Obama Now Claims that He’s Shutting Down Domestic Germ Program
The New York Times reported last week that President Obama is so concerned about these accidental releases that he’s clamping down on germ research:
Prompted by controversy over dangerous research and recent laboratory accidents, the White House announced Friday that it would temporarily halt all new funding for experiments thatseek to study certain infectious agents by making them more dangerous.
It also encouraged scientists involved in such research on the influenza, SARS and MERS viruses to voluntarily pause their work while its risks were reassessed.
The announcement, which was made by the White House Office of Science and Technology Policy and the Department of Health and Human Services, did not say how long the moratorium would last. It said a “deliberative process to assess the potential risks and benefits” would begin this month and stretch at least into next year.
The move appeared to be a sudden change of heart by the Obama administration, whichlast month issued regulations calling for more stringent federal oversight of such research and requiring scientists and universities to disclose that their work might be risky, rather than expecting federal agencies to notice.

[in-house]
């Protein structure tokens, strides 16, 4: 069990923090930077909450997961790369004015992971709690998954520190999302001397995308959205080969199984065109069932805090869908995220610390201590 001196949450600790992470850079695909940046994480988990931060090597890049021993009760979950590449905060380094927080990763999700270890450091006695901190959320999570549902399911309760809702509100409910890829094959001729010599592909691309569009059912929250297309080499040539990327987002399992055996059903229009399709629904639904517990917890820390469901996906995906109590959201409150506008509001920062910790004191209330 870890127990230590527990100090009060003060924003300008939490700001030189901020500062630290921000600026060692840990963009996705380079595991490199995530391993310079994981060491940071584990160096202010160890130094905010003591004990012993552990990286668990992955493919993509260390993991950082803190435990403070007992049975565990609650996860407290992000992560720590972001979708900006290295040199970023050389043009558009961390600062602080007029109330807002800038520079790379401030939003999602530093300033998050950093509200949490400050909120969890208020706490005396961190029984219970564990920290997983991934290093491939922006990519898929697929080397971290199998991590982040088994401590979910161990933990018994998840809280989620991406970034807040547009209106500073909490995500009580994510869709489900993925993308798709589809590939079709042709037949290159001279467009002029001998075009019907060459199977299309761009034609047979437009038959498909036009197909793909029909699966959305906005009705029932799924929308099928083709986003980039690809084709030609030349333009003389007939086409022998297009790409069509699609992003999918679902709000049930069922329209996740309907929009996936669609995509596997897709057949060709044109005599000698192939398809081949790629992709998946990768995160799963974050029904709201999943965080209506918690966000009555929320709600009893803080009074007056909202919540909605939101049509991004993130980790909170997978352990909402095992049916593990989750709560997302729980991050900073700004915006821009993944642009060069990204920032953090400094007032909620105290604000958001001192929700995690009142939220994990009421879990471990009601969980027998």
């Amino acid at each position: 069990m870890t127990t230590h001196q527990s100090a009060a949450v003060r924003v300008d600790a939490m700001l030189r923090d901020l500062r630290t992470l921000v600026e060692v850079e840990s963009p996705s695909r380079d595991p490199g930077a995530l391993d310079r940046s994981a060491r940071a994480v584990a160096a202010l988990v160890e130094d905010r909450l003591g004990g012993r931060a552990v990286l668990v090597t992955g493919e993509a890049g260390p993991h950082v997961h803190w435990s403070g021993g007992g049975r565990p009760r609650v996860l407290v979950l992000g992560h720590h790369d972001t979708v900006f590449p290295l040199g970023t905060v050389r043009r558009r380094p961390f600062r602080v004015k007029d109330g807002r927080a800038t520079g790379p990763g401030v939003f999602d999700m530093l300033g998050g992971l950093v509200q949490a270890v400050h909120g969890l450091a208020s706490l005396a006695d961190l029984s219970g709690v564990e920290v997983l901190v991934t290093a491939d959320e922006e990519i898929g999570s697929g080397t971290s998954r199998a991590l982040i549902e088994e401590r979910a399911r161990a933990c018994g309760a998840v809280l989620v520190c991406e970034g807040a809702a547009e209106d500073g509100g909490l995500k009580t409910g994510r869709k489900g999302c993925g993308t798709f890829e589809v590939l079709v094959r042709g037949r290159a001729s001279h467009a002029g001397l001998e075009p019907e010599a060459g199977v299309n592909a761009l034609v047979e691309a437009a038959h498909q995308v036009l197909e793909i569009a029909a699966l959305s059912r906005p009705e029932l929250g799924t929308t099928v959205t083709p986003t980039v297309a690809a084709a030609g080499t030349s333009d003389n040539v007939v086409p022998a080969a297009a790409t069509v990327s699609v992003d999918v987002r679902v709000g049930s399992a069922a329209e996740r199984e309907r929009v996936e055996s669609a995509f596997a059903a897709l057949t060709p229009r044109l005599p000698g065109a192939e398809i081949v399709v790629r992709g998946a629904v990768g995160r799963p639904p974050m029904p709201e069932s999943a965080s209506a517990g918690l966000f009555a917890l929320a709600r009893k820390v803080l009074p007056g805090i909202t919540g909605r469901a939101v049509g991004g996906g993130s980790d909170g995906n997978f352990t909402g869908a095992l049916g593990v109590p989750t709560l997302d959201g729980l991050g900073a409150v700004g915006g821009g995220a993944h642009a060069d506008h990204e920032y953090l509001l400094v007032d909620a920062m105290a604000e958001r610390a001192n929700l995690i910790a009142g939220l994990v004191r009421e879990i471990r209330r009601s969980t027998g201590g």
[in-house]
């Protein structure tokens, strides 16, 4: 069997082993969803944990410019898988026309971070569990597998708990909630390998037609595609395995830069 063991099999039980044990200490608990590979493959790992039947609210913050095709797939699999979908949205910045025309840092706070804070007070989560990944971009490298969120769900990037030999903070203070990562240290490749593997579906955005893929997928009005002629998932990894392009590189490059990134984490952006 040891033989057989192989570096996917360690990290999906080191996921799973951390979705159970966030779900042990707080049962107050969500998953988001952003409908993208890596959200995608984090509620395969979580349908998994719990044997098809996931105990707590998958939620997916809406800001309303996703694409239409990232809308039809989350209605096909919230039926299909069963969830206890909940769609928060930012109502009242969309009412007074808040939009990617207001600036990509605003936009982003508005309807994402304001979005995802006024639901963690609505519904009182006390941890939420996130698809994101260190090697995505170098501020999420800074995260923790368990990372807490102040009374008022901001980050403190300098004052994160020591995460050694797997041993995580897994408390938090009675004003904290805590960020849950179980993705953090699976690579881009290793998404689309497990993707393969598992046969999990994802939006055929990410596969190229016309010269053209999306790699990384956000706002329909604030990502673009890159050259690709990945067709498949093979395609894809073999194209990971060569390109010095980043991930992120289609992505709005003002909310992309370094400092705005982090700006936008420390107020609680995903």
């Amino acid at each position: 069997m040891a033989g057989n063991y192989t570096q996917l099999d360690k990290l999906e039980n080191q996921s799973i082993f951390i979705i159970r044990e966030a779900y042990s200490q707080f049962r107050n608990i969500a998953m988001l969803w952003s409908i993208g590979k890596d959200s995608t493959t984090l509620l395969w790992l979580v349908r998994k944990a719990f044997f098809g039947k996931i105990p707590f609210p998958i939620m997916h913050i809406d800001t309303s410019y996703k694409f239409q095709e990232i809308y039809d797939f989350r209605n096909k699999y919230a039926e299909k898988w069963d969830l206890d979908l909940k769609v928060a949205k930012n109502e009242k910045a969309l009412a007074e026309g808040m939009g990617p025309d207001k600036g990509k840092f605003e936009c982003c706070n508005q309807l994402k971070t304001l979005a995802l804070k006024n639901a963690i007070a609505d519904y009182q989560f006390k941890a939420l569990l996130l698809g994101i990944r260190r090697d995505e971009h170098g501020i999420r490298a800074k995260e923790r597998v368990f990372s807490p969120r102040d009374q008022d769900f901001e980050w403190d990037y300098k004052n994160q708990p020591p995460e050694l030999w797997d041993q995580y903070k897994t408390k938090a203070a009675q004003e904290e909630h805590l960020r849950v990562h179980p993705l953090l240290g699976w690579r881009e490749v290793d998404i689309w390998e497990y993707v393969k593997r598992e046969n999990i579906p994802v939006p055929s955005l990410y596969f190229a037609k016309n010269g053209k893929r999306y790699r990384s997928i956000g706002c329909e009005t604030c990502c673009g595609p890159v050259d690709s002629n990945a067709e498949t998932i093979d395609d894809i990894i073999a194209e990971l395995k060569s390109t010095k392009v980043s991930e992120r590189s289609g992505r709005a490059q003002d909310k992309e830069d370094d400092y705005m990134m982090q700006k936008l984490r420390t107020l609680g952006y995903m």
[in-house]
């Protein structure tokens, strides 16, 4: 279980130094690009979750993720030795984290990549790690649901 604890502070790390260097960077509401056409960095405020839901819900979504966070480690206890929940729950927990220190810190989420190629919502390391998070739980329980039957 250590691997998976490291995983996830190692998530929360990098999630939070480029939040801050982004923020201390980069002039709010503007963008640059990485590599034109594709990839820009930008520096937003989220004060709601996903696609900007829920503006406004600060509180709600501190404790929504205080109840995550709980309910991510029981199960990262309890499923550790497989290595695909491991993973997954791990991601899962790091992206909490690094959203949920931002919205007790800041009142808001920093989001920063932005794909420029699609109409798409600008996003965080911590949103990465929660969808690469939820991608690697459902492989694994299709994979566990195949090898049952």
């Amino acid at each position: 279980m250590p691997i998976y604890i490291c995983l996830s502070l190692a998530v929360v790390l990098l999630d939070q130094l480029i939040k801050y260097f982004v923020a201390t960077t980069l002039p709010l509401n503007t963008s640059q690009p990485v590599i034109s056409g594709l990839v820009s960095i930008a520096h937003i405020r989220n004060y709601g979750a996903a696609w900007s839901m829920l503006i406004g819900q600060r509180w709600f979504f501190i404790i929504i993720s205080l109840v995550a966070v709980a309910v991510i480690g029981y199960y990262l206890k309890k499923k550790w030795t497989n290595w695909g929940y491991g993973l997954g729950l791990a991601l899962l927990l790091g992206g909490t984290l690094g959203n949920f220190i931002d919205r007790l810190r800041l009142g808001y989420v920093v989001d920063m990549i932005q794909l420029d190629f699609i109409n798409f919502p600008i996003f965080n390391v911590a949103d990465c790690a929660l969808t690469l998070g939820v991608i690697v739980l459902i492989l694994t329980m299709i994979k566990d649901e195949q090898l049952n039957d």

The moratorium is only on research on influenza virus and the coronaviruses that cause SARS and MERS.
The debate over the wisdom of “gain of function” research erupted in 2011 when the labs of Ron Fouchier of Erasmus University in the Netherlands, and Yoshihiro Kawaoka of the University of Wisconsin-Madison, separately announced that they had succeeded in making the lethal H5N1 avian flu easily transmissible between ferrets, which are a model for human susceptibility to flu.
The debate heated up further this year when the Centers for Disease Control and Prevention admitted it had suffered laboratory accidents that exposed dozens of workers to anthrax and shipped deadly avian flu virus to another federal lab that had asked for a more benign flu strain.
The White House said the moratorium decision had been made “following recent biosafety incidents at federal research facilities.”
Many scientists were furious that such work had been permitted and even supported with American tax dollars. But others argued that it was necessary to learn which genetic mutations make viruses more dangerous. If those mutations began appearing naturally as the viruses circulated in animals and people, warnings could be issued and vaccines designed, they said.